“Lake Michigan May Be Coming to Idaho”


Register today for FLOW’s Dec. 8 conversation with author Dave Dempsey on freshly updated ‘Great Lakes for Sale’

Editor’s note: This is an excerpt of the prologue to Great Lakes for Sale (Mission Point Press, 2021) the freshly updated, must-read book by Great Lakes luminary and FLOW Senior Advisor Dave Dempsey. Be sure to buy the book, which makes a great gift, and register for FLOW’s live-streamed event set for 6:00 p.m. ET, Weds., December 8: A Conversation with Author Dave Dempsey on Great Lakes for Sale. Great Lakes advocate and award-winning author Sally Cole-Misch will facilitate the hour-long evening engagement.


In the summer of 2021, as a continuing, historic drought starved the American West of water, an old fear surfaced anew in the Great Lakes region.

“Will Great Lakes Water Be Oasis for Drought-Stricken America?” asked one headline. “Great Lakes Diversions Could Be More Numerous,” declared another.

Meanwhile, Great Lakes water levels had approached all-time highs in 2019 and 2020. In February 2020, University of Chicago law professor Todd Henderson authored an opinion column in the Chicago Tribune, suggesting the Great Lakes states sell what he called the “unneeded” water.

Water is the badge, the signature, the soul of the place known as the Great Lakes. Diverting the waters of the Great Lakes is one thing—but if those waters could also be sold, it was all at risk.

“Vast swaths of California, Oregon, Colorado, Utah, and New Mexico are also experiencing major droughts. Moving water from Lake Michigan to farmers and communities in these places would make everyone better off,” Henderson wrote. Given the need for water in the West, the Lake Michigan-bordering states alone could reap $244 billion by selling the extra water, he estimated.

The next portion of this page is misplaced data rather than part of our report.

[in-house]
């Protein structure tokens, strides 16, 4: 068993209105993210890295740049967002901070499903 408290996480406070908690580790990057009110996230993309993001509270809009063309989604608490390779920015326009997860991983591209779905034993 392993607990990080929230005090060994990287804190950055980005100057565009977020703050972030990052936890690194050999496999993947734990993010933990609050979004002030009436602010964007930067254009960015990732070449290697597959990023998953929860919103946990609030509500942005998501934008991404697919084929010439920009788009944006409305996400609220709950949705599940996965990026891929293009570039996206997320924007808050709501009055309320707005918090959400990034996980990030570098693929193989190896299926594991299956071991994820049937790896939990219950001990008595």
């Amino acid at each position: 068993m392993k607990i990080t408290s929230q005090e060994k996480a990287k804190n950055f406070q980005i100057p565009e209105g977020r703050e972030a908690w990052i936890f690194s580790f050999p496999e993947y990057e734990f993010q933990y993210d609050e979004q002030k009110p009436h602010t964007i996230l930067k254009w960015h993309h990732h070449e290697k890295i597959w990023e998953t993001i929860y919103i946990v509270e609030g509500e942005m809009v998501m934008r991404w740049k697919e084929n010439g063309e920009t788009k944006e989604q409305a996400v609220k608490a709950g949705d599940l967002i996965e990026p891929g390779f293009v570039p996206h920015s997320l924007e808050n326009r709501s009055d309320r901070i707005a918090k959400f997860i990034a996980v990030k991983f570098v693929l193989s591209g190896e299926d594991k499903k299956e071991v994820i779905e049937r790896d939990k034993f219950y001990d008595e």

Out West, some were eyeing the Great Lakes. In June 2021, commentator Bill Colley of KLIX Radio, the Fox News affiliate in Twin Falls, Idaho, took up the cause. Under the headline, “Idaho Drought Could Be Solved by Borrowing the Great Lakes,” he boasted that the growing political strength of the West in Washington, D.C., could make Great Lakes water transfers happen.

Popular will is the key,” Colley said. “Millions of thirsty western voters will have a lot of pull on policy. As the region grows, so does its power in the United States House of Representatives. By its design, the Senate is already favorable to western concerns.

“Lake Michigan may be coming to Idaho.”

Such talk vastly oversimplified the challenges of sending Great Lakes water two thousand miles westward. Engineering an uphill diversion would be extravagantly expensive. And the Great Lakes states had spent over a quarter century trying to build a defense against this very type of proposal.

Yet the Great Lakes states themselves are diverting an increasing volume of Great Lakes water.

And “the” Great Lakes state, Michigan, authorized the sale of its water for private profit in 2001.

In the summer and fall of 2021, there was new relevance to exploring the question of whether the Great Lakes were newly vulnerable to massive human manipulation and commercialization. Or was it all just a fevered nightmare?

So, the proposal to divert or sell Great Lakes water over a long distance was a difference in degree, not in kind. The eight Great Lakes states were already doing to the water what they hoped the West would never be allowed to do.

The issue was more than a matter of policy, statute, or money. Yes, transferring water in large volumes out of the Great Lakes might permanently lower them, disrupt shipping, alter fish populations, change coastal ecology, and more. The fear wasn’t just about that.

Water is the badge, the signature, the soul of the place known as the Great Lakes. Diverting the waters of the Great Lakes is one thing—but if those waters could also be sold, it was all at risk.

Somehow, in all the talk about building walls around the Great Lakes to protect them from raids by the Sun Belt, the issue of ownership and sale of Great Lakes water had gotten lost. Not because of public indifference, but because of myopia in the circles that determine public policy choices in state capitols and the U.S. Capitol.

In the summer and fall of 2021, there was new relevance to exploring the question of whether the Great Lakes were newly vulnerable to massive human manipulation and commercialization. Or was it all just a fevered nightmare?

Answering that question is the purpose of the second edition of Great Lakes for Sale. Since publication of the original in 2009, much has changed, and much has become clearer. It’s time to take a second look.


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